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Exercise testing in chronic heart failure

By Scott Bowen, Secondary Prevention and Rehabilitation Section

Risk Factors and Prevention


We all know that one major symptom experienced by many patients with chronic heart failure (CHF) is exercise intolerance, also commonly referred to as one’s exercise capacity. But what does this mean, how do we measure it, and just how important is this?

Typically, it is important to consider multiple physiological variables, including pulmonary oxygen uptake (VO2), heart rate (HR), and stroke volume, as well as considering the role of both central and peripheral organs in determining exercise tolerance.

Test your knowledge


Note: The views and opinions expressed on this page are those of the author and may not be accepted by others. While every attempt is made to keep the information up to date, there is always going to be a lag in updating information. The reader is encouraged to read this in conjunction with appropriate ESC Guidelines. The material on this page is for educational purposes and is not for use as a definitive management strategy in the care of patients. Quiz material on the site are only examples and do not guarantee outcomes from formal examinations.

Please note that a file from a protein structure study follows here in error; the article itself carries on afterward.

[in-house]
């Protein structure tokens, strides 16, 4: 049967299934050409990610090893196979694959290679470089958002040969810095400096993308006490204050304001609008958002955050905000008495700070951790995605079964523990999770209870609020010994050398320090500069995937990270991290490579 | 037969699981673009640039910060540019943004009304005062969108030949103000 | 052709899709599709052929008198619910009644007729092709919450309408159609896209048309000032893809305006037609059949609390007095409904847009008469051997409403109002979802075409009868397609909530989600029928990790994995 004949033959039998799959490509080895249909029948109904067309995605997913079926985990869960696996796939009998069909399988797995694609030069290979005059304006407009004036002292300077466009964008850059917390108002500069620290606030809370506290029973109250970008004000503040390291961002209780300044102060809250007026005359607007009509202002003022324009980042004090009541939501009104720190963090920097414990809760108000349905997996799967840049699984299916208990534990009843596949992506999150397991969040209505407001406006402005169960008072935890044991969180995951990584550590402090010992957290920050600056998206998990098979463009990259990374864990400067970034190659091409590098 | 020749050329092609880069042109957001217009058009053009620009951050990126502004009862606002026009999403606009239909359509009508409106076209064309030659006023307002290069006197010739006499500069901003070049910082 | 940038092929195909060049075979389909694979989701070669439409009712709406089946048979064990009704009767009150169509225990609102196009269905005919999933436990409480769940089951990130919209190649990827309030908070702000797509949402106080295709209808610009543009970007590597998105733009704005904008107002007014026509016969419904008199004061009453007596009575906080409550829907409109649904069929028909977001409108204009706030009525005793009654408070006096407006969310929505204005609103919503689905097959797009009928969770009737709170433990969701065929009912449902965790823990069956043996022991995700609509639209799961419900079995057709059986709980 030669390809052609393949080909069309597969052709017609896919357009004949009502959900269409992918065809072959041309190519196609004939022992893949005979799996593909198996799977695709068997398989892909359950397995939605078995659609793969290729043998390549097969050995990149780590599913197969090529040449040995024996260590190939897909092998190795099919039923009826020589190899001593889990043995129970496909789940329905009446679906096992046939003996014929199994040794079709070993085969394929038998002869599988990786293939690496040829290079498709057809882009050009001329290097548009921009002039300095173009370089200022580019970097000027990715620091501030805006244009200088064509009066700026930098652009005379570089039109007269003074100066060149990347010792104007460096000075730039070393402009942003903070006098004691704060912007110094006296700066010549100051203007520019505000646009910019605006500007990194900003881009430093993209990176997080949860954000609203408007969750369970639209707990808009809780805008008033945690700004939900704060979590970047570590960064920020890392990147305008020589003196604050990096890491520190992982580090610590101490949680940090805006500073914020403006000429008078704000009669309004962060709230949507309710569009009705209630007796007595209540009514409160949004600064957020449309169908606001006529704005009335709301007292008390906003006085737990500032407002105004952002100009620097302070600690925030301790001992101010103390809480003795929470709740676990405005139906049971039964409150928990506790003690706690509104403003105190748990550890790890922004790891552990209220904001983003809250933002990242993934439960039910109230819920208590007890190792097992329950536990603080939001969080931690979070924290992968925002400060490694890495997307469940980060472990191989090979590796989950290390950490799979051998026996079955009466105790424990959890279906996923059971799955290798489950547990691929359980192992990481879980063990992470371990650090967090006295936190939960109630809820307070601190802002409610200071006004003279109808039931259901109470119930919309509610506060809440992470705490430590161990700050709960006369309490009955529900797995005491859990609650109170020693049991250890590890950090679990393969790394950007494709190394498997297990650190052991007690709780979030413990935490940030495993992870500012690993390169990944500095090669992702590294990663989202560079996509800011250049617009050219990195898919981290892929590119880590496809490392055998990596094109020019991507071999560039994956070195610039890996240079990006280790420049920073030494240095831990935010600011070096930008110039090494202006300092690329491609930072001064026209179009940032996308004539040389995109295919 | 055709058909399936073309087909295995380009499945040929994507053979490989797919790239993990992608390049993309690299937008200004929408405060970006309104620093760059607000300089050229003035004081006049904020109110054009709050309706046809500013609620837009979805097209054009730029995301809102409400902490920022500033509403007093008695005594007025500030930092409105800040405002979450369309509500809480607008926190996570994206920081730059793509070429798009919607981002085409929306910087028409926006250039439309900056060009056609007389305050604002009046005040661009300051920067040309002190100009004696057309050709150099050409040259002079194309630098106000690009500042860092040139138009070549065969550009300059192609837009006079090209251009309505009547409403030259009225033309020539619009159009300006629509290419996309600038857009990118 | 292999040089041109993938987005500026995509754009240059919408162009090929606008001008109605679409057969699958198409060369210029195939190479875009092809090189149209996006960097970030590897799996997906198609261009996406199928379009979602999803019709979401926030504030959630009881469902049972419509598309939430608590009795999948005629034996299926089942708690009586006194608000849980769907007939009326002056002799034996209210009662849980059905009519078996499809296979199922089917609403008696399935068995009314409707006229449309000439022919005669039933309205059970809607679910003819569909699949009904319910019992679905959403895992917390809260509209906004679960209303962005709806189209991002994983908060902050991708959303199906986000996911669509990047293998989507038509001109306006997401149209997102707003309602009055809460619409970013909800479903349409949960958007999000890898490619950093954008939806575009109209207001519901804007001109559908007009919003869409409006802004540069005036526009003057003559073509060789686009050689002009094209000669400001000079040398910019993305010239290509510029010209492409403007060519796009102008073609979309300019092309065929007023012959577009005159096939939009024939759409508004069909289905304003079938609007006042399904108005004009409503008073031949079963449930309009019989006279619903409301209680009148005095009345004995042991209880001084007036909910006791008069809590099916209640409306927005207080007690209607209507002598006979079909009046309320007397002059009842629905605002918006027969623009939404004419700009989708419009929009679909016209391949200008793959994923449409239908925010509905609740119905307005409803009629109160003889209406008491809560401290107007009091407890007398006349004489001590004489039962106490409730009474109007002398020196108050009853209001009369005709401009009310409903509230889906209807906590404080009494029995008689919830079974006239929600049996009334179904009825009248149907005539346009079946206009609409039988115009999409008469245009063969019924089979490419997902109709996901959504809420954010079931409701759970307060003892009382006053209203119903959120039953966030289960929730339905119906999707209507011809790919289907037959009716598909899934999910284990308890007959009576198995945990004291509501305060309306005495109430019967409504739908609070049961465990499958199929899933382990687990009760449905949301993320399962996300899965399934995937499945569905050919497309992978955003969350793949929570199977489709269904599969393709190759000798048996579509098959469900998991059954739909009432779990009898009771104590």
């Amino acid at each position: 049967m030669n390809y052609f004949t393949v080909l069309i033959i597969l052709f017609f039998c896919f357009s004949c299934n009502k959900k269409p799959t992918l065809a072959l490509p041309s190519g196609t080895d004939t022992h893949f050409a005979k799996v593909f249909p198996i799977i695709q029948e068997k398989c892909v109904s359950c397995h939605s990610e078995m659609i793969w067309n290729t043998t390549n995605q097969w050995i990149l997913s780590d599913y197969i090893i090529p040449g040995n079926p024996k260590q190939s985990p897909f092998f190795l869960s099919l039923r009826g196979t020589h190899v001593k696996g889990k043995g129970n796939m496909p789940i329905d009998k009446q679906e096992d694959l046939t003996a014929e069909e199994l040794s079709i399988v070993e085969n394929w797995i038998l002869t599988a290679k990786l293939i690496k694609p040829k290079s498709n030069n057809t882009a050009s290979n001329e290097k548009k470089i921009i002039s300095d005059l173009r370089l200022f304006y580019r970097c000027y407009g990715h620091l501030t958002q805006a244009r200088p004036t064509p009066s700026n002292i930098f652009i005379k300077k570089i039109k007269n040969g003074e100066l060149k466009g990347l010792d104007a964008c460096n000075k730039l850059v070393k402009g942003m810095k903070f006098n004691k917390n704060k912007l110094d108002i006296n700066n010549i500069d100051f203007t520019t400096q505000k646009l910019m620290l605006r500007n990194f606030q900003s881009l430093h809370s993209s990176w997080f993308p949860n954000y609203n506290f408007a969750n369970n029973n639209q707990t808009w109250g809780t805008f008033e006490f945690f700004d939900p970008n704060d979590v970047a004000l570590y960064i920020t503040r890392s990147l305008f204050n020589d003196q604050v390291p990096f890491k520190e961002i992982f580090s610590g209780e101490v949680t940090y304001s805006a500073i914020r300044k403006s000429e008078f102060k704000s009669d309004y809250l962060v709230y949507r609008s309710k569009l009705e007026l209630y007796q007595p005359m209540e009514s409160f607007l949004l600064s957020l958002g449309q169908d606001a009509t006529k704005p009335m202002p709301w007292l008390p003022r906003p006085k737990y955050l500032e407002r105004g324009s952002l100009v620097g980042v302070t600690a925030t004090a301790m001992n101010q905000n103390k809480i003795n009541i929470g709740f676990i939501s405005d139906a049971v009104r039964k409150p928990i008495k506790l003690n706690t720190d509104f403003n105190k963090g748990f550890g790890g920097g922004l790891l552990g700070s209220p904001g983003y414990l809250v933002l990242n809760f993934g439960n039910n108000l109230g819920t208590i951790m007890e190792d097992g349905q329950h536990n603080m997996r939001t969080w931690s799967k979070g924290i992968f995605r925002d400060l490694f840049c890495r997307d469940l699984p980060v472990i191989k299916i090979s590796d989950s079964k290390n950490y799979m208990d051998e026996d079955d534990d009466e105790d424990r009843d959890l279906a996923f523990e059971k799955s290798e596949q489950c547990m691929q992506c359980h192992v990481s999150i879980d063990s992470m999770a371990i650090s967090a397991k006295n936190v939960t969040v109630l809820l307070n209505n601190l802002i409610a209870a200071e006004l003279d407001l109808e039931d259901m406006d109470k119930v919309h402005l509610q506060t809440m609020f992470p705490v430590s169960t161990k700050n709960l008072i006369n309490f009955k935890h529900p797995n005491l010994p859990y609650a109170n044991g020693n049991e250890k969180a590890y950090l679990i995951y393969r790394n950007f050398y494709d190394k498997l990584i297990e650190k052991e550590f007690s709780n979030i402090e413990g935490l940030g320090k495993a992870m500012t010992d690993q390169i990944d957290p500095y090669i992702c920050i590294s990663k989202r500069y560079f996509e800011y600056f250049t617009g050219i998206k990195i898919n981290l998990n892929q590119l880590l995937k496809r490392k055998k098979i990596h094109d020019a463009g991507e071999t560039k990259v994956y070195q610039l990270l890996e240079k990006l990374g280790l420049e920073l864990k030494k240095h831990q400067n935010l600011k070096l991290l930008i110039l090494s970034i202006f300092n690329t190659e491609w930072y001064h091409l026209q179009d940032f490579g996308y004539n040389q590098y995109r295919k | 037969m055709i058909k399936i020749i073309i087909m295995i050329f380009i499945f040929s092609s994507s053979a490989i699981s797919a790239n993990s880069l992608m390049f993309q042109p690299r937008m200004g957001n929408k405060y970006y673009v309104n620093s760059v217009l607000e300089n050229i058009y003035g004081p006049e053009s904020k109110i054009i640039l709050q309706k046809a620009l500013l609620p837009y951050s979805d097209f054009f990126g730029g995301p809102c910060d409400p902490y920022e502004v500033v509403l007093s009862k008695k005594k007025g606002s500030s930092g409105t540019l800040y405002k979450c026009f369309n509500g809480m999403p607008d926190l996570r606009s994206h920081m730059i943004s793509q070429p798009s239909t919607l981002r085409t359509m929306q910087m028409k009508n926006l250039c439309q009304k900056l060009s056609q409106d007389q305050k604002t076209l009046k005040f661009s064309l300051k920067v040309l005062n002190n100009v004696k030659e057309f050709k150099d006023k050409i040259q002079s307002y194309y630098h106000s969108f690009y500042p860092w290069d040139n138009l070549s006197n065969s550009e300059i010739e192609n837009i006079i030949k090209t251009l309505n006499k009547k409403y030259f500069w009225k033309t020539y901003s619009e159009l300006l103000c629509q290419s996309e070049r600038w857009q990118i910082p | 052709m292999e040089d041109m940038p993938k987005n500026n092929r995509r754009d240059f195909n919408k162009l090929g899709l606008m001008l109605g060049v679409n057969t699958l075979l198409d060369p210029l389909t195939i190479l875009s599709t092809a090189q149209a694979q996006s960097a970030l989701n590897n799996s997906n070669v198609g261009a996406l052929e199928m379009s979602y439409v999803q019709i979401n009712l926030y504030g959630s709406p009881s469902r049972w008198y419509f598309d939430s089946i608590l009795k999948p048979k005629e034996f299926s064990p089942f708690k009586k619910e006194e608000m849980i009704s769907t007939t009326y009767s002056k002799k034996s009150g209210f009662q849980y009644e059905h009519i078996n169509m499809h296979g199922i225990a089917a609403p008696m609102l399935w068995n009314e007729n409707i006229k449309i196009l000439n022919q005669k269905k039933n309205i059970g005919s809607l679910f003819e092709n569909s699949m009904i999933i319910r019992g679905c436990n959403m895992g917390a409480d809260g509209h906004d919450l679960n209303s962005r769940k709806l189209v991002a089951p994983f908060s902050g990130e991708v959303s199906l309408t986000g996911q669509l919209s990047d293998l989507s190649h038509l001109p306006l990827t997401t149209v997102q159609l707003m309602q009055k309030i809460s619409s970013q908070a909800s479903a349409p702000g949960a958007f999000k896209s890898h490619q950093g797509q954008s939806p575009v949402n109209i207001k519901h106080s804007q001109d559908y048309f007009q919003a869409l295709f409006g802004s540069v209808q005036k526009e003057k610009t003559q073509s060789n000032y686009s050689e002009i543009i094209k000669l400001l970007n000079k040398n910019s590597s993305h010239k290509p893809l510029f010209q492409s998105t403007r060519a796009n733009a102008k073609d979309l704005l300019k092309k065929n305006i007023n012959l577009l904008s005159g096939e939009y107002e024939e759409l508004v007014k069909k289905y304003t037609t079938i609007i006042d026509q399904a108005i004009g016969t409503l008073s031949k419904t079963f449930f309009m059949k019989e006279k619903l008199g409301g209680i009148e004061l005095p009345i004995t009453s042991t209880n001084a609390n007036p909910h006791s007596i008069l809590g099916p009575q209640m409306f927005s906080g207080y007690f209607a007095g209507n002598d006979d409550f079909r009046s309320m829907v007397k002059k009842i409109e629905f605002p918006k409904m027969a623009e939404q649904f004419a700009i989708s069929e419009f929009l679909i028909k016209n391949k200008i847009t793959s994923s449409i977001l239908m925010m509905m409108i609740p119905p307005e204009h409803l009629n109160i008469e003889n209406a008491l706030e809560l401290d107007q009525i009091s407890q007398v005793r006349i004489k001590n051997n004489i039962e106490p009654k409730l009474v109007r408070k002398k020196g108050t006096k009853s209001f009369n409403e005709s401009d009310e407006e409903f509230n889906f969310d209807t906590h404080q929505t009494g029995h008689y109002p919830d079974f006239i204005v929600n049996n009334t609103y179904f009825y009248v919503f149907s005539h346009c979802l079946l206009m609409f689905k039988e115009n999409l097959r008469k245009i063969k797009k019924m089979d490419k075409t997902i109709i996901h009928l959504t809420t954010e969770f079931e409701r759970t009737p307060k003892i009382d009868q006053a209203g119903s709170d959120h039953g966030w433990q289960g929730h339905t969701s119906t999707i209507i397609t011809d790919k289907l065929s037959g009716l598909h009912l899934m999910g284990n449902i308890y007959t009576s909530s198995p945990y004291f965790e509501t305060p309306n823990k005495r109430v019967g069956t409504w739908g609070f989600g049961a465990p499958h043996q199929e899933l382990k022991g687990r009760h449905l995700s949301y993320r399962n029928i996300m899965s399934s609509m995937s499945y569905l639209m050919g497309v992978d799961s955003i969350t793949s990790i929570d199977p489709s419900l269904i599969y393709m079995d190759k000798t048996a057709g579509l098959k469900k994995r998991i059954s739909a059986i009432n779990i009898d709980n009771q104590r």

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Poole DC, Richardson RS, Haykowsky MJ, Hirai DM, Musch TI. Exercise limitations in heart failure with reduced and preserved ejection fraction. J Appl Physiol. 2018. 124(1):208-224.